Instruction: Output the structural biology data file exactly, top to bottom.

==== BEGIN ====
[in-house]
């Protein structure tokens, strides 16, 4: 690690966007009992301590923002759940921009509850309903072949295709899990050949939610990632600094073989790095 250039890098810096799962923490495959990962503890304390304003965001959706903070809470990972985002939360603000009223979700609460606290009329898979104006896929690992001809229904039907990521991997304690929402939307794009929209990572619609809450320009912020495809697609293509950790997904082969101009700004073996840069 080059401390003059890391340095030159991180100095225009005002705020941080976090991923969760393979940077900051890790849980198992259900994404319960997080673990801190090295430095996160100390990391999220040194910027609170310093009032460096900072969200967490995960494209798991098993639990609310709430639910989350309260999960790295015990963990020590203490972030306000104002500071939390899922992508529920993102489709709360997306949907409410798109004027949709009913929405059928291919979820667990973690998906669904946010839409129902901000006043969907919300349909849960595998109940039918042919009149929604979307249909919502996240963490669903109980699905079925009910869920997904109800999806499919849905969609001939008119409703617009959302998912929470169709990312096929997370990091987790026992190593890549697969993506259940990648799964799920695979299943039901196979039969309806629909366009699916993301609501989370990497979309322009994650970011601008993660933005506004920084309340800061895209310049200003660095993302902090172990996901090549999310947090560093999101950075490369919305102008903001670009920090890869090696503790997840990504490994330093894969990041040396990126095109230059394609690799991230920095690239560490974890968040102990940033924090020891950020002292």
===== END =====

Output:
[in-house]
């Protein structure tokens, strides 16, 4: 690690966007009992301590923002759940921009509850309903072949295709899990050949939610990632600094073989790095 250039890098810096799962923490495959990962503890304390304003965001959706903070809470990972985002939360603000009223979700609460606290009329898979104006896929690992001809229904039907990521991997304690929402939307794009929209990572619609809450320009912020495809697609293509950790997904082969101009700004073996840069 080059401390003059890391340095030159991180100095225009005002705020941080976090991923969760393979940077900051890790849980198992259900994404319960997080673990801190090295430095996160100390990391999220040194910027609170310093009032460096900072969200967490995960494209798991098993639990609310709430639910989350309260999960790295015990963990020590203490972030306000104002500071939390899922992508529920993102489709709360997306949907409410798109004027949709009913929405059928291919979820667990973690998906669904946010839409129902901000006043969907919300349909849960595998109940039918042919009149929604979307249909919502996240963490669903109980699905079925009910869920997904109800999806499919849905969609001939008119409703617009959302998912929470169709990312096929997370990091987790026992190593890549697969993506259940990648799964799920695979299943039901196979039969309806629909366009699916993301609501989370990497979309322009994650970011601008993660933005506004920084309340800061895209310049200003660095993302902090172990996901090549999310947090560093999101950075490369919305102008903001670009920090890869090696503790997840990504490994330093894969990041040396990126095109230059394609690799991230920095690239560490974890968040102990940033924090020891950020002292």